NSW foetal personhood law still looming
Pro-choice activists are concerned that a bill that aims to give foetuses legal rights for the first time was not debated in the NSW Legislative Council on March 6. They wanted it to be tabled and voted on because they were confident it would be defeated.
The bill known as Zoe’s Law was listed for debate but Liberal MP Marie Ficarra did not table it. Later, it was rumoured that the bill’s supporters could only count on 10 votes. Last November, the bill passed through the NSW Legislative Assembly, 63 to 26.
Christine Smith from the Women’s Abortion Action Campaign told Green Left Weekly the result is mixed: “The good news is that opponents of the bill have more time to lobby against it with MLCs who are undecided. The bad news is that it wasn’t voted on. If it had been it would have been consigned to the bin, and we could all get on with working towards repealing the abortion laws from the Crimes Act NSW Legislative Council.”
Greens MLC Mehreen Faruqi told GLW: "Communities across NSW are realising the dangerous consequences of passing this bill. I’ve attended information forums and rallies, and received many letters and phone calls from people opposing foetal personhood.
“The timing of the bill will be determined by the supporters of the bill so we need to keep the pressure up and make sure it is defeated. Numbers in the upper house are close and changing.”
It’s believed that Brodie Donegan, who helped draft the bill with Liberal MP Chris Spence, is planning to lobby MLCs before Ficarra tables it.
Opponents of the bill include the Australian Medical Association, NSW Bar Association, Law Society, Royal Australian and New Zealand College of Obstetricians and Gynaecologists, Family Planning NSW, Women’s Health NSW and Women’s Legal Service NSW. They say that the bill is arbitrary, unnecessary and could lead to further restrictions on women’s reproductive rights.
The bill’s supporters, including Liberals, Nationals and the Labor Party, argue that it would bring the law into line with the Births, Deaths and Marriages Registration Act 1995, which obliges stillborns to be registered.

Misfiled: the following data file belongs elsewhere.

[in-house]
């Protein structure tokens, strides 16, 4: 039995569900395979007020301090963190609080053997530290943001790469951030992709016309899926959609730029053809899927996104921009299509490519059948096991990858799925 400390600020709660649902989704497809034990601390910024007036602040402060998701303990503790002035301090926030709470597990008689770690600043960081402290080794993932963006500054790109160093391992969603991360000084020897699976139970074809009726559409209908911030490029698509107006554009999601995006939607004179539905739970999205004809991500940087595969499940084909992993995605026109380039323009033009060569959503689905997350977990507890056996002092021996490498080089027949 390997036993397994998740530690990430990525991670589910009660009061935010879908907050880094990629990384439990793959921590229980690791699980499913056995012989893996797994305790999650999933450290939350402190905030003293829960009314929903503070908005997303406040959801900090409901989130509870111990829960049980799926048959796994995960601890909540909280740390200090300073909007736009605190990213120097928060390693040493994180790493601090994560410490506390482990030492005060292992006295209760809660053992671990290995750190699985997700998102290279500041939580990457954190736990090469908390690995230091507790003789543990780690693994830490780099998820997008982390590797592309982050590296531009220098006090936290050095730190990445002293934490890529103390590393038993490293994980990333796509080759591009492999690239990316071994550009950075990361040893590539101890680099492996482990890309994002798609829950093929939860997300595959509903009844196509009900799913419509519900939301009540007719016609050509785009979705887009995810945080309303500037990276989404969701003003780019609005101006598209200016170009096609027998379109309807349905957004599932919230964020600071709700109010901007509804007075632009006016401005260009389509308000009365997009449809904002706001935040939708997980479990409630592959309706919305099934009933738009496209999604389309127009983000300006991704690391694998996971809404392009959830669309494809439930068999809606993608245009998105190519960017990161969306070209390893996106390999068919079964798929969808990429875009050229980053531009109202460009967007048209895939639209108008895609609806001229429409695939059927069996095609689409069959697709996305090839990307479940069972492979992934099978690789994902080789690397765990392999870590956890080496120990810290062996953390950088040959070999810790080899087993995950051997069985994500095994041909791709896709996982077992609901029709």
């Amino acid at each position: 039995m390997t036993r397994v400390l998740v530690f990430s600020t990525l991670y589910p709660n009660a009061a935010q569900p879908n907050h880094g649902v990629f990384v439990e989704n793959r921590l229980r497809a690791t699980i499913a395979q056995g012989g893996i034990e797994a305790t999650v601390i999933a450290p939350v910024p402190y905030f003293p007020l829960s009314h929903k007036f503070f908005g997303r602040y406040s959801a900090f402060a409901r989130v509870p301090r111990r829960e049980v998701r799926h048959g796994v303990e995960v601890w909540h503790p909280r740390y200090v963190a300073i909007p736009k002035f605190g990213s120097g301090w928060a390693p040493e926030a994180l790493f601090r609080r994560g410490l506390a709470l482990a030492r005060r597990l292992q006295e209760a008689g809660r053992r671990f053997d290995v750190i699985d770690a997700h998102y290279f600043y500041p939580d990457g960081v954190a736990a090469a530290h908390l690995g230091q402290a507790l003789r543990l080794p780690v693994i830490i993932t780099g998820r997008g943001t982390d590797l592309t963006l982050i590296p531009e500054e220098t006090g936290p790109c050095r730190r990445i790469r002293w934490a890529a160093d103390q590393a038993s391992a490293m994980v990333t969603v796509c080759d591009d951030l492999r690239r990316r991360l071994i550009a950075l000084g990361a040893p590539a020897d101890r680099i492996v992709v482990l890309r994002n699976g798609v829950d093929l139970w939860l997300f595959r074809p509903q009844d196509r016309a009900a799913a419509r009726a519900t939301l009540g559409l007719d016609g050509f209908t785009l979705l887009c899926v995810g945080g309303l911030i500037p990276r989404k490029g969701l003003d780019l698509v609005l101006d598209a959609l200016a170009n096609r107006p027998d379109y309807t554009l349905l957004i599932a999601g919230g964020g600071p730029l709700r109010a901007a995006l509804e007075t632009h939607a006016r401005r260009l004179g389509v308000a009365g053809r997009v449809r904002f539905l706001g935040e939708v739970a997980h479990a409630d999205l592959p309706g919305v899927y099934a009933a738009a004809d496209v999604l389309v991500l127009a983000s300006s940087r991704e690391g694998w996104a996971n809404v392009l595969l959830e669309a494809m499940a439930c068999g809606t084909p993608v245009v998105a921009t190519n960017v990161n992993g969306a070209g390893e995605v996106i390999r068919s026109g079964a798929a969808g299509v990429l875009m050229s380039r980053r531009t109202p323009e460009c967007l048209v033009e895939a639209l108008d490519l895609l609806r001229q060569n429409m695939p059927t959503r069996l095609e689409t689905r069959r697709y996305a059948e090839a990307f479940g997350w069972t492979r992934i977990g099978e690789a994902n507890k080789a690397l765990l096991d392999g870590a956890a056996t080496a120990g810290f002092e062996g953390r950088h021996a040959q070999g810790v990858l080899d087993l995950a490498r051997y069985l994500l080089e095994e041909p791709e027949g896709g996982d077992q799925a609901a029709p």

The NSW Bar Association has noted that the 1995 law was conceived as an important part of grieving process but said: “The purpose of this was never to allow such a radical change to criminal law, where abortion still remains an offence.”
In a letter to Liberal MP Chris Spence, the bill’s sponsor in lower house, the Bar Association said: “If an ‘unborn child’ ... is to be treated as a ‘person’ under some NSW criminal laws, it would be difficult to resist its adoption in respect to other NSW criminal law.”
In other words, if a foetus is to recognised as a legal entity and be given “rights”, these can easily come into conflict with those of the pregnant woman. This is a major concern for supporters of reproductive rights in NSW where abortion is still, legally, a crime.
Conservative Christian Democrat MLC Fred Nile told Rape and Domestic Violence Services Australia on February 6: “We urgently need Zoe’s Bill for the sake of mothers and their unborn babies.”
Smith said: “We must work together to convince the wavering MLCs to support the rights of NSW women and their doctors.” She said lobbying, rallies and information sharing were all needed.
Smith said: “Nile, the original architect of the bill, must be delighted he’s lived long enough to find the winds of right-wing extremism have repopularised this nifty political trick.
“He has been proposing foetal personhood since at least 1982, but previous parliaments have been wise enough to reject his past attempts.
The bill’s opponents have repeatedly acknowledged the Donegan family’s tragedy. But they say the bill will do nothing to ease such a loss. Further, it could lead to the wholesale removal of women’s reproductive rights – already tenuous in NSW.
[Click here for more information and resources about Zoe's Law.]